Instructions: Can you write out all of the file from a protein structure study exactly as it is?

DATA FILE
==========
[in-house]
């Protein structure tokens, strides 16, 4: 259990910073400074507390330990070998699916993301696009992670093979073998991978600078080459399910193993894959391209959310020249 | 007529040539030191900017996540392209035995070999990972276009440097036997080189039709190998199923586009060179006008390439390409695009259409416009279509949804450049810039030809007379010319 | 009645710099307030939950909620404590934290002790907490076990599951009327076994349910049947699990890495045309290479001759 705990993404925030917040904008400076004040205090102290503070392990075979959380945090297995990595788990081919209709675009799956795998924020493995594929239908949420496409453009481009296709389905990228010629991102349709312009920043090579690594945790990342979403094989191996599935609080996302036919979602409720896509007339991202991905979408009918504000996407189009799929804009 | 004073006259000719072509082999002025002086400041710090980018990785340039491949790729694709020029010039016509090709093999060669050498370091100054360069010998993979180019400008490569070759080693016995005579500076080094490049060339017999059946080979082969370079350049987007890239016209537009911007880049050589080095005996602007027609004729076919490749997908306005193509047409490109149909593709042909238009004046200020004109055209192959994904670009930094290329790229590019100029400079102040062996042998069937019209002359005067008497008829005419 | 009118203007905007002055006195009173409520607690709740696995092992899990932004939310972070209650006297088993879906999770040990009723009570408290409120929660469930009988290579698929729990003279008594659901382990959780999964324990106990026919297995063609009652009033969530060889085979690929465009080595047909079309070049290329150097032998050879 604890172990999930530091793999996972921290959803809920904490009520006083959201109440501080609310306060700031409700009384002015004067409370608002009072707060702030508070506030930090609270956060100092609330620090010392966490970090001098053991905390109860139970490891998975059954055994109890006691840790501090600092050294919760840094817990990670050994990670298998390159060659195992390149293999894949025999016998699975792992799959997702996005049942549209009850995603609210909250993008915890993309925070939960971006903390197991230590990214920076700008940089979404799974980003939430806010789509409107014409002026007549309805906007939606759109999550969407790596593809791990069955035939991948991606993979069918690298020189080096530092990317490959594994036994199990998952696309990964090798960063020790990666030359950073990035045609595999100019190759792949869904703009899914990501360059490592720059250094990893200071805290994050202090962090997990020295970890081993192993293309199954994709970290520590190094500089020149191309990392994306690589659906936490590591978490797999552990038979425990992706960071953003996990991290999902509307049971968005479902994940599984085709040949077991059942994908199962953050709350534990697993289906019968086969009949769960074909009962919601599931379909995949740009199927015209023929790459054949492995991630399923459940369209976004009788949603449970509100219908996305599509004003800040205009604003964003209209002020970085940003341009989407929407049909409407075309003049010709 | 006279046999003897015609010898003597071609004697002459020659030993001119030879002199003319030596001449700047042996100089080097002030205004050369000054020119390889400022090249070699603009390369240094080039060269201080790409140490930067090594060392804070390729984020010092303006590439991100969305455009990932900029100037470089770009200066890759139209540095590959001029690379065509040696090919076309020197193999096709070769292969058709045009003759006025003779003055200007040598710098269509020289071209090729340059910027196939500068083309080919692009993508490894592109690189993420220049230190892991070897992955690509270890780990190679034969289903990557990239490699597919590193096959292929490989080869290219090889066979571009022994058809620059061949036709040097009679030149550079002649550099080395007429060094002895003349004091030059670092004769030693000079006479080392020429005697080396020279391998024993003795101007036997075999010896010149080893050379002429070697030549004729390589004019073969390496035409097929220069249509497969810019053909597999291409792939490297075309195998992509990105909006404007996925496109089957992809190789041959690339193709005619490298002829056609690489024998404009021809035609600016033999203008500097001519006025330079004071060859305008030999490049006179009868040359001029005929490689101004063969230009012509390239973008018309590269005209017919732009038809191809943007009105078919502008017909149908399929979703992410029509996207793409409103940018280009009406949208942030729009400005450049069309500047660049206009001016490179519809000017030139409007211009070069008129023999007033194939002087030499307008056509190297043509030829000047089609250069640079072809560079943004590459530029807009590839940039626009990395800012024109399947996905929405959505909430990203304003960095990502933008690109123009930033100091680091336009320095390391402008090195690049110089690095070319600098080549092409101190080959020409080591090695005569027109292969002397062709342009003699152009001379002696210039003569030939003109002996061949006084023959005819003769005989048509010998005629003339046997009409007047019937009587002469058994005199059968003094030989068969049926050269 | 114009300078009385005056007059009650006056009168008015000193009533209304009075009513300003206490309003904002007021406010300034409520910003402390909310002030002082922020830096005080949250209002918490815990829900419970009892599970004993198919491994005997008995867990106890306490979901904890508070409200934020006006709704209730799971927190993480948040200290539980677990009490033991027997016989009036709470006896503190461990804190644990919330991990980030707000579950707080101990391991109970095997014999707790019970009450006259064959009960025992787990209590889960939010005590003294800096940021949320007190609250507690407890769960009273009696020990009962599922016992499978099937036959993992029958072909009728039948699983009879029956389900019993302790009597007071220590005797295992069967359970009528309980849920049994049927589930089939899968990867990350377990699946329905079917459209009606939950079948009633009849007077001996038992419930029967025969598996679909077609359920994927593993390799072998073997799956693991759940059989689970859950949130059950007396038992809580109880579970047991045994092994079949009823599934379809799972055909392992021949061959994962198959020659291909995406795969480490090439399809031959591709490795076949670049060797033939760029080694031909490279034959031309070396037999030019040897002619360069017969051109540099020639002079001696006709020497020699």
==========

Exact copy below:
[in-house]
């Protein structure tokens, strides 16, 4: 259990910073400074507390330990070998699916993301696009992670093979073998991978600078080459399910193993894959391209959310020249 | 007529040539030191900017996540392209035995070999990972276009440097036997080189039709190998199923586009060179006008390439390409695009259409416009279509949804450049810039030809007379010319 | 009645710099307030939950909620404590934290002790907490076990599951009327076994349910049947699990890495045309290479001759 705990993404925030917040904008400076004040205090102290503070392990075979959380945090297995990595788990081919209709675009799956795998924020493995594929239908949420496409453009481009296709389905990228010629991102349709312009920043090579690594945790990342979403094989191996599935609080996302036919979602409720896509007339991202991905979408009918504000996407189009799929804009 | 004073006259000719072509082999002025002086400041710090980018990785340039491949790729694709020029010039016509090709093999060669050498370091100054360069010998993979180019400008490569070759080693016995005579500076080094490049060339017999059946080979082969370079350049987007890239016209537009911007880049050589080095005996602007027609004729076919490749997908306005193509047409490109149909593709042909238009004046200020004109055209192959994904670009930094290329790229590019100029400079102040062996042998069937019209002359005067008497008829005419 | 009118203007905007002055006195009173409520607690709740696995092992899990932004939310972070209650006297088993879906999770040990009723009570408290409120929660469930009988290579698929729990003279008594659901382990959780999964324990106990026919297995063609009652009033969530060889085979690929465009080595047909079309070049290329150097032998050879 604890172990999930530091793999996972921290959803809920904490009520006083959201109440501080609310306060700031409700009384002015004067409370608002009072707060702030508070506030930090609270956060100092609330620090010392966490970090001098053991905390109860139970490891998975059954055994109890006691840790501090600092050294919760840094817990990670050994990670298998390159060659195992390149293999894949025999016998699975792992799959997702996005049942549209009850995603609210909250993008915890993309925070939960971006903390197991230590990214920076700008940089979404799974980003939430806010789509409107014409002026007549309805906007939606759109999550969407790596593809791990069955035939991948991606993979069918690298020189080096530092990317490959594994036994199990998952696309990964090798960063020790990666030359950073990035045609595999100019190759792949869904703009899914990501360059490592720059250094990893200071805290994050202090962090997990020295970890081993192993293309199954994709970290520590190094500089020149191309990392994306690589659906936490590591978490797999552990038979425990992706960071953003996990991290999902509307049971968005479902994940599984085709040949077991059942994908199962953050709350534990697993289906019968086969009949769960074909009962919601599931379909995949740009199927015209023929790459054949492995991630399923459940369209976004009788949603449970509100219908996305599509004003800040205009604003964003209209002020970085940003341009989407929407049909409407075309003049010709 | 006279046999003897015609010898003597071609004697002459020659030993001119030879002199003319030596001449700047042996100089080097002030205004050369000054020119390889400022090249070699603009390369240094080039060269201080790409140490930067090594060392804070390729984020010092303006590439991100969305455009990932900029100037470089770009200066890759139209540095590959001029690379065509040696090919076309020197193999096709070769292969058709045009003759006025003779003055200007040598710098269509020289071209090729340059910027196939500068083309080919692009993508490894592109690189993420220049230190892991070897992955690509270890780990190679034969289903990557990239490699597919590193096959292929490989080869290219090889066979571009022994058809620059061949036709040097009679030149550079002649550099080395007429060094002895003349004091030059670092004769030693000079006479080392020429005697080396020279391998024993003795101007036997075999010896010149080893050379002429070697030549004729390589004019073969390496035409097929220069249509497969810019053909597999291409792939490297075309195998992509990105909006404007996925496109089957992809190789041959690339193709005619490298002829056609690489024998404009021809035609600016033999203008500097001519006025330079004071060859305008030999490049006179009868040359001029005929490689101004063969230009012509390239973008018309590269005209017919732009038809191809943007009105078919502008017909149908399929979703992410029509996207793409409103940018280009009406949208942030729009400005450049069309500047660049206009001016490179519809000017030139409007211009070069008129023999007033194939002087030499307008056509190297043509030829000047089609250069640079072809560079943004590459530029807009590839940039626009990395800012024109399947996905929405959505909430990203304003960095990502933008690109123009930033100091680091336009320095390391402008090195690049110089690095070319600098080549092409101190080959020409080591090695005569027109292969002397062709342009003699152009001379002696210039003569030939003109002996061949006084023959005819003769005989048509010998005629003339046997009409007047019937009587002469058994005199059968003094030989068969049926050269 | 114009300078009385005056007059009650006056009168008015000193009533209304009075009513300003206490309003904002007021406010300034409520910003402390909310002030002082922020830096005080949250209002918490815990829900419970009892599970004993198919491994005997008995867990106890306490979901904890508070409200934020006006709704209730799971927190993480948040200290539980677990009490033991027997016989009036709470006896503190461990804190644990919330991990980030707000579950707080101990391991109970095997014999707790019970009450006259064959009960025992787990209590889960939010005590003294800096940021949320007190609250507690407890769960009273009696020990009962599922016992499978099937036959993992029958072909009728039948699983009879029956389900019993302790009597007071220590005797295992069967359970009528309980849920049994049927589930089939899968990867990350377990699946329905079917459209009606939950079948009633009849007077001996038992419930029967025969598996679909077609359920994927593993390799072998073997799956693991759940059989689970859950949130059950007396038992809580109880579970047991045994092994079949009823599934379809799972055909392992021949061959994962198959020659291909995406795969480490090439399809031959591709490795076949670049060797033939760029080694031909490279034959031309070396037999030019040897002619360069017969051109540099020639002079001696006709020497020699």